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With Satirical Humor, SpeakEasy's 'Men On Boats' Is A Meditation On History And Gender

Robin JaVonne Smith, Bridgette Hayes and Veronika Duerr in SpeakEasy's production "Men on Boats." (Courtesy Nile Hawver/Nile Scott Shots)MoreCloseclosemore
Robin JaVonne Smith, Bridgette Hayes and Veronika Duerr in SpeakEasy's production "Men on Boats." (Courtesy Nile Hawver/Nile Scott Shots)

Playwright Jaclyn Backhaus plays a delicious joke with “Men on Boats.” By basing the play on the historical exploits of a real group of explorers and specifying that the cast be made up of — Backhaus’ own script directions here — “racially diverse actors who are female-identifying, trans-identifying, genderfluid, and/or non-gender-conforming.” The playwright takes aim at the fact that much of world history (and certainly the history of the United States) has been authored by straight white males.

“Men on Boats” (running through Oct. 8 in a SpeakEasy Stage Company production at the Boston Center for the Arts) offers both a lacerating critique and a humorous reinterpretation of the macho mythologies that have long sustained our romance with the long-vanished American frontier. The story takes place in 1869 and ushers its characters along the Colorado River and into the Grand Canyon, with various disasters and conflicts cropping up along the way. But the pleasure here lies solely in the journey; once you appreciate and digest the play’s sketch comic sensibilities start to wear thin. And even though the runtime is only about an hour and a half, the play feels 20 minutes too long.

The cast of SpeakEasy's "Men on Boats." (Courtesy Nile Hawver/Nile Scott Shots)
The cast of SpeakEasy's "Men on Boats." (Courtesy Nile Hawver/Nile Scott Shots)

It has to be said though, that the 10 actors cast for this production make the most of it. With high-spirited pantomime they depict the hazards their three boats face on the river, white water and whirlpools among them. Dry land throws up perils in kind: There’s a hilarious moment when the guys lapse into screaming panic at the sight of a snake. The acting is calibrated for maximum effect — campy, yes, but with consistently razor-sharp timing.

Robin JaVonne Smith plays expedition leader John Wesley Powell, a man with a forceful personality but also a keenly discerning intelligence. These gifts more than make up for a physical impairment; Powell has only one arm, which means there are certain things he cannot do, such as help row the boat.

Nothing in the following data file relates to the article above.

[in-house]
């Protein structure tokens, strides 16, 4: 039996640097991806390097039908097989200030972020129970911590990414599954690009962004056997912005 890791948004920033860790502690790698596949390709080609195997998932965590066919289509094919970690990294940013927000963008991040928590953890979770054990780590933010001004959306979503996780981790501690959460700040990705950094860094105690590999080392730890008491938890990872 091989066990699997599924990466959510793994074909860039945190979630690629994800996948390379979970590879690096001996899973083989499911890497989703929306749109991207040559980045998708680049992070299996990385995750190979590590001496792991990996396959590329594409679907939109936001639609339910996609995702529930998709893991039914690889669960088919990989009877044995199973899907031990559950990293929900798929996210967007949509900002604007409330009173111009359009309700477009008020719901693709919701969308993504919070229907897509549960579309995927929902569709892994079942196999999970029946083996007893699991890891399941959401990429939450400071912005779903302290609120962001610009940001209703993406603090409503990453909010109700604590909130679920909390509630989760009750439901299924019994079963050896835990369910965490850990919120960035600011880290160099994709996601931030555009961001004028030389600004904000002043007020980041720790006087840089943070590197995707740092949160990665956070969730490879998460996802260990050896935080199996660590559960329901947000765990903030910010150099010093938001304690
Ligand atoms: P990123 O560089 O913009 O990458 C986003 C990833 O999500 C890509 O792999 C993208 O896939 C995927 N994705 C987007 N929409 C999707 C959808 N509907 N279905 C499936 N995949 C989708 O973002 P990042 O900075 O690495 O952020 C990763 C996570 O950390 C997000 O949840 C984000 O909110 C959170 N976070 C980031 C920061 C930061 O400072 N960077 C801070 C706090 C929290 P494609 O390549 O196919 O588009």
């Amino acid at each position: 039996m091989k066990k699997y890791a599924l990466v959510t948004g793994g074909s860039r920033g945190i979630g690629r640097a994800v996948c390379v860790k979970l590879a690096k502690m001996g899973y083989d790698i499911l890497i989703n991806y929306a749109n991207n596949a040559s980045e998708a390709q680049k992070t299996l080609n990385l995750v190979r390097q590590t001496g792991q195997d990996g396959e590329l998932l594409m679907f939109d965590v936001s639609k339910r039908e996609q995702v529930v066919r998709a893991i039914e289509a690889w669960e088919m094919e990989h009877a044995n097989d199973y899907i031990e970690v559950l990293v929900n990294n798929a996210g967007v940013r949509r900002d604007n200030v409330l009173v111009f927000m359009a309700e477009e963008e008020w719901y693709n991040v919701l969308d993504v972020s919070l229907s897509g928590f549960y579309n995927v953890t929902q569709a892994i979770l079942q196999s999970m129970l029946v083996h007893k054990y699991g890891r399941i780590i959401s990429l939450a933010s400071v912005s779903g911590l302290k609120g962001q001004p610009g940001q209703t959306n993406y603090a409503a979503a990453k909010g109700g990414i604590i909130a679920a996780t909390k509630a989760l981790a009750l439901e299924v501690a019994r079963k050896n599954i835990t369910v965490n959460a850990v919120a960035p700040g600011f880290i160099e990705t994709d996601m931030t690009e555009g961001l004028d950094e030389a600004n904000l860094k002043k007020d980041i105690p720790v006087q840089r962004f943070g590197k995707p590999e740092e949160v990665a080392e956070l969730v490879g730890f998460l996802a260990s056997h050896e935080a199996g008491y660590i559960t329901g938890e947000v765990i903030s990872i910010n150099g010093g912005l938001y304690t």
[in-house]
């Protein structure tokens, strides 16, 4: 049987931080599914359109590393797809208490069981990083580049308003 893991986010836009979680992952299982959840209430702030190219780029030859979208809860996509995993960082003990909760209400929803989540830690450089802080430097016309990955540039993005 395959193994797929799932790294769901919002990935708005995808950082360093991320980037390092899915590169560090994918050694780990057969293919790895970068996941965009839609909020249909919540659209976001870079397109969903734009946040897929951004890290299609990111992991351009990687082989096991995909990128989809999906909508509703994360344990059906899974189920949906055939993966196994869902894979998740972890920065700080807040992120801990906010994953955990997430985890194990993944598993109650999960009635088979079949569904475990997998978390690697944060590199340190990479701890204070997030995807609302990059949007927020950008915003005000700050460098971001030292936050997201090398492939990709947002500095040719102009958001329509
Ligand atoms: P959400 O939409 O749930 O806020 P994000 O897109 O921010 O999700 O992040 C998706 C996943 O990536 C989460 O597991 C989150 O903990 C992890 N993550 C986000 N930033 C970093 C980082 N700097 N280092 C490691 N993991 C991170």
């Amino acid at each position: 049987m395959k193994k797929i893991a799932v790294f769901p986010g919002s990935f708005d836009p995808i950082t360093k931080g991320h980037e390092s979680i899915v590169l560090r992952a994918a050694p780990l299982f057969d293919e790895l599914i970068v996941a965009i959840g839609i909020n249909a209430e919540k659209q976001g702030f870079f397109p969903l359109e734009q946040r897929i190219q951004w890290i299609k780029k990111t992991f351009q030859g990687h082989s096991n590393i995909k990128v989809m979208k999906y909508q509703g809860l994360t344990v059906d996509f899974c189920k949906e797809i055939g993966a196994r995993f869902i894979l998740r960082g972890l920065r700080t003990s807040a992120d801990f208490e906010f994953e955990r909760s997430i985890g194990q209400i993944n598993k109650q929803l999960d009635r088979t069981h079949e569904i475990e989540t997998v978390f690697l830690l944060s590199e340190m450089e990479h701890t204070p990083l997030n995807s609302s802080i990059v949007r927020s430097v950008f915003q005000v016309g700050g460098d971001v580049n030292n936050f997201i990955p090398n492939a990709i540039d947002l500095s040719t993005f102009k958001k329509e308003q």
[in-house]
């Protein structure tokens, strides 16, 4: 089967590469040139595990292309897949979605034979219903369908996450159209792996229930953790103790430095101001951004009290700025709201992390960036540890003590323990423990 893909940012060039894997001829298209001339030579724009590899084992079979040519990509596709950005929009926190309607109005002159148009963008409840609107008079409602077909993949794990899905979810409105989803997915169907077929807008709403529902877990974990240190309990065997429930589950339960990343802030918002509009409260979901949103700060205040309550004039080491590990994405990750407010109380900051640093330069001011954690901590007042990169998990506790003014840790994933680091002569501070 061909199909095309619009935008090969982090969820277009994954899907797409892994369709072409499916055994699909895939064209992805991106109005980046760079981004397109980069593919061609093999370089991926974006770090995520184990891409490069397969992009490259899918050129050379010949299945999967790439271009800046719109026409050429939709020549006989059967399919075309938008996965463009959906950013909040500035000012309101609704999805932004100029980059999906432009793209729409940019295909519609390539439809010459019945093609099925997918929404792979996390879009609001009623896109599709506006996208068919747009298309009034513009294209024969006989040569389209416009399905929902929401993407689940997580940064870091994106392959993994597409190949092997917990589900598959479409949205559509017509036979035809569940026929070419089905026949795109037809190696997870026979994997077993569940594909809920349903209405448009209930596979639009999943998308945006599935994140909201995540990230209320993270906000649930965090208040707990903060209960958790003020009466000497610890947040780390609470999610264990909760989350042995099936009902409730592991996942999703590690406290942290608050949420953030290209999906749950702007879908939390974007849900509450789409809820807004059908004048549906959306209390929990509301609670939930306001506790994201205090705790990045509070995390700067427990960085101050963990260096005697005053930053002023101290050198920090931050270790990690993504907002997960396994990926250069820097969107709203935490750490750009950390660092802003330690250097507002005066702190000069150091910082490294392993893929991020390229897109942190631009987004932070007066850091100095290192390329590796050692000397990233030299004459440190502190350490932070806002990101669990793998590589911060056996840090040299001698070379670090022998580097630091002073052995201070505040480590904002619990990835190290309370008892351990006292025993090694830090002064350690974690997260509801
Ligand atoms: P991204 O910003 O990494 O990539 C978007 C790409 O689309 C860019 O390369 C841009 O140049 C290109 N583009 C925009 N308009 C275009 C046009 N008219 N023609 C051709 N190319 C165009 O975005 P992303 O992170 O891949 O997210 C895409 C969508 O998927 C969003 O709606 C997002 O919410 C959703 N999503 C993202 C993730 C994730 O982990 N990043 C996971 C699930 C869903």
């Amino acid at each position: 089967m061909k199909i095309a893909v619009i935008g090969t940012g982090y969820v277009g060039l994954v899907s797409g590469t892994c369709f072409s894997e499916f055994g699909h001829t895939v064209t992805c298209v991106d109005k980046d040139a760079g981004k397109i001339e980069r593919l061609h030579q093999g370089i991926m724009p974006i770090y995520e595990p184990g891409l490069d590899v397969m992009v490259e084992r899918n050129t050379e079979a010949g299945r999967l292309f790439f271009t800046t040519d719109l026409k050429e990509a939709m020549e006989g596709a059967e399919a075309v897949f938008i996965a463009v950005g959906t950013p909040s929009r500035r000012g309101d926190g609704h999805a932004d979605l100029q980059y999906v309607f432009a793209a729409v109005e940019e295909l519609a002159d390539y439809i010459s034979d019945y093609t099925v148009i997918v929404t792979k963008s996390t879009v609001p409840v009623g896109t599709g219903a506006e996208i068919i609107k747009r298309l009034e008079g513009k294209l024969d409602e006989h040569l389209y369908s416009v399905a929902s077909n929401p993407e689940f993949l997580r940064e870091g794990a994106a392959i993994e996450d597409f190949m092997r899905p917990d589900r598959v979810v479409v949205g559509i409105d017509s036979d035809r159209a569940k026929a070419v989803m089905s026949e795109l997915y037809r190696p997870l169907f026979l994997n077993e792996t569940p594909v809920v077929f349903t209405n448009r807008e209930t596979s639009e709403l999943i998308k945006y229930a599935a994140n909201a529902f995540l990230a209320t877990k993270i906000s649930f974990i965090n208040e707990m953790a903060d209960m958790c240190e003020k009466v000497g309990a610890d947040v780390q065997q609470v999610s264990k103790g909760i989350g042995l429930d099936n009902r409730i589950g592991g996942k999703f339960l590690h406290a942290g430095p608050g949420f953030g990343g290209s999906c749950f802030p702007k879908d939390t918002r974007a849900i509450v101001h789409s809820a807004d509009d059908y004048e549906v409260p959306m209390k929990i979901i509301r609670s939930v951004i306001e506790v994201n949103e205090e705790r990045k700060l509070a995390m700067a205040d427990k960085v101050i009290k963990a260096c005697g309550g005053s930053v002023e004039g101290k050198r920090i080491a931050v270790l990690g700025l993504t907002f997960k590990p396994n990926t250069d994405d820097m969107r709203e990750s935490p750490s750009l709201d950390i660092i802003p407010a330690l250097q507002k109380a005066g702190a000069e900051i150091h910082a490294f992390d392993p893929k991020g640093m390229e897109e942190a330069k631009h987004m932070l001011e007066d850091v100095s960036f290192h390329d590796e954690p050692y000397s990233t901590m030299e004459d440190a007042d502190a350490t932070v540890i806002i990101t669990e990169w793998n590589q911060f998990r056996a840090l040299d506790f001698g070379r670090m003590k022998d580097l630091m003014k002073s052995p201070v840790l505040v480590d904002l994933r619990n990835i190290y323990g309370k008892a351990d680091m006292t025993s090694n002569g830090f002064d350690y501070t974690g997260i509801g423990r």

Powell’s crew includes the glory-thirsting William Dunn (Veronika Duerr), the slightly dishonest O.G. Howland (Lyndsay Allyn Cox), a wealthy British man named Frank Goodman (Cody Sloan), who is more or less along for the ride out of curiosity, and the comically imperturbable Old Shady (Mal Malme), who at first seems shy or perhaps taciturn, but turns out to be both rock-steady and good for a song or two when the chips are down. Ally Dawson, Bridgette Hayes, Alice Kabia, Hayley Spivey and Ellie van Amerongen play the rest of the cadre; some actors play double parts, as with a handful of Ute Indians who prove helpful, if somewhat exasperated at the bumbling and self-important ways of interlopers intent on putting their own names on every geological feature in sight.

Lyndsay Allyn Cox, Ellie van Amerongen, Cody Sloan, Robin JaVonne Smith and Bridgette Hayes in "Men on Boats." (Courtesy Nile Hawver/Nile Scott Shots)
Lyndsay Allyn Cox, Ellie van Amerongen, Cody Sloan, Robin JaVonne Smith and Bridgette Hayes in "Men on Boats." (Courtesy Nile Hawver/Nile Scott Shots)

Backhaus doubles down on her historical bait and switch by having the characters speak and interact in ways that feel completely contemporary. (“I mean… I smoke when I’m stressed,” one character states in a memorable laugh line, sounding like a teen at a mall.) There’s no antiquated or formal language here; these rough and ready adventurers fling raw profanities and dry insults worthy of champion internet trolls and Twitter users, and in many passages, you feel a sense of irony emanating off them.

Director Dawn M. Simmons embraces the play’s sense of knowing contrast, and the design work follows suit. The set (by the always inventive Jenna McFarland Lord) looks as rugged and physically challenging as a ropes course. Rachel Padula-Shufelt’s costuming looks so perfect you could swear it comes from a Western filmed in Cinemascope, circa 1955. Abby Shenker’s props (including three cleverly sketched “boats” that are really nothing more than wood frames designed to collapse into flat stacks) have the kind of economy that lets the play flow free of unnecessary encumbrance. Daisy Long’s lighting is almost painterly at key moments, and Elizabeth Cahill’s sound design evokes everything from placid mornings to the roaring rush of wild water — plus, Cahill uses some sizzling bluegrass music to help sustain the play’s momentum.

All in all, “Men on Boats” carries a satiric sting you’ll remember even if many of the scenic points along this particular river fade quickly from view.


“Men on Boats” continues through Oct. 8, presented by SpeakEasy Stage Company at the Boston Center for the Arts.

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Kilian Melloy Contributor, The ARTery
Kilian Melloy is a contributor to WBUR's The ARTery.

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